On February 2nd, the Church celebrates the Feast of the Presentation of Christ in the Temple. The feast is also known as the “Meeting” focusing on the “meeting” with St. Simeon and the Prophetess Anna. Again, the feast is also called the “Purification” remembering that one important aspect of this 40-days after the birth of a first child, a woman makes an offering in the Temple for her “purification.”
If we want to be very technical about things, the Theotokos, in giving birth to Christ, remained a Virgin, thus there is nothing in need of “purification” according to the Jewish Law. But there is no discussion of this, only a submission to the Law as it stood.
Like so much else that we see in the life of Christ, God has done what was not required of Him. He was required by nothing to become Man, and yet He did. He was required by no one to submit to the rite of Baptism, and yet He did, with the words, “It is necessary for us to fulfill all righteousness.”
The Theotokos follows in the same path as the Savior. There is no argument about “I don’t need this!” Instead, there is the humility of the handmaiden of God who herself, will fulfill all righteousness as she follows the path of her Son.
The Way of the Cross is always this same path, a path that leads us to fulfill all righteousness, to do not “what must be done,” but to do freely what we could do otherwise. Thus we fast freely, we give freely, we love freely, we lay down our lives freely. The Way of the Cross always carries this element of freedom: “No man takes my life from me, I lay it down of my own accord” (John 10:18). “Freely you have received, freely give” (Matthew 10:8).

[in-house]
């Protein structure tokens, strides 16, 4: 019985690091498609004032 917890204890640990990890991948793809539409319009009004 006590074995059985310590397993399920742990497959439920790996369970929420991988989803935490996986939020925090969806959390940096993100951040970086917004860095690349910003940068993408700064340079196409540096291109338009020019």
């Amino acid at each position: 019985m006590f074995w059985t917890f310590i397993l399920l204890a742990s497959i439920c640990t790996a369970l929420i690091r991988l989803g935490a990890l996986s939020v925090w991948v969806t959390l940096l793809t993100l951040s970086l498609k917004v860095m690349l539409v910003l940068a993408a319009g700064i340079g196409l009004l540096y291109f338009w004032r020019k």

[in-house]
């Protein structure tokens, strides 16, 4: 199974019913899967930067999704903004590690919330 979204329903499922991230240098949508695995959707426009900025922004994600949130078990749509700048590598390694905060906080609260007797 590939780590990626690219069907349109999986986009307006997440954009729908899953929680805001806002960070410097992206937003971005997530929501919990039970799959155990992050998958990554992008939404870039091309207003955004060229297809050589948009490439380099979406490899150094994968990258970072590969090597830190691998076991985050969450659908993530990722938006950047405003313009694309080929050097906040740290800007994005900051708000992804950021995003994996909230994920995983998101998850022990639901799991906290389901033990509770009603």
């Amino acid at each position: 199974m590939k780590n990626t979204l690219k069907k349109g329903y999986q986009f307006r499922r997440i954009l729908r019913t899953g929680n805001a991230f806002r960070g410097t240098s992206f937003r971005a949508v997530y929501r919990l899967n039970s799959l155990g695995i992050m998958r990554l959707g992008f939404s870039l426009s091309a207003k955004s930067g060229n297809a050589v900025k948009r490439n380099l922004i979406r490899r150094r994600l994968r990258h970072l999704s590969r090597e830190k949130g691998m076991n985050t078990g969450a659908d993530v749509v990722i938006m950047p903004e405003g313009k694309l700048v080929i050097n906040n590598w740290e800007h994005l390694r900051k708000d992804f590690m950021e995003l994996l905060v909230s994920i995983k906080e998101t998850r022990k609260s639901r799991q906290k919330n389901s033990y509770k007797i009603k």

When someone looks at the “externals” of Orthodoxy, it might be possible to conclude that we have “many rules.” These are not the rules of the Law, but the rule of the heart, in which the Church gives us guidance in learning how to lay down our life for Christ. She teaches us to love as He loves and to love in freedom.
This is our only true vocation – to love as Christ loved. Those who think (as many moderns do) that “I must do thus and such in order to be fulfilled,” are seeking to fulfill the wrong thing. The self, when approached in such a manner, is a bottomless pit. It will never be filled. We can only be filled by emptying.
A Virgin enters the temple to offer the sacrifice that only a non-Virgin should have to pay. In return she is promised that “a sword will pierce your own soul also.” And she will not turn from that sacrifice either. She is following her Son, just as we are bidden to do. And as we do this, all righteousness will be fulfilled.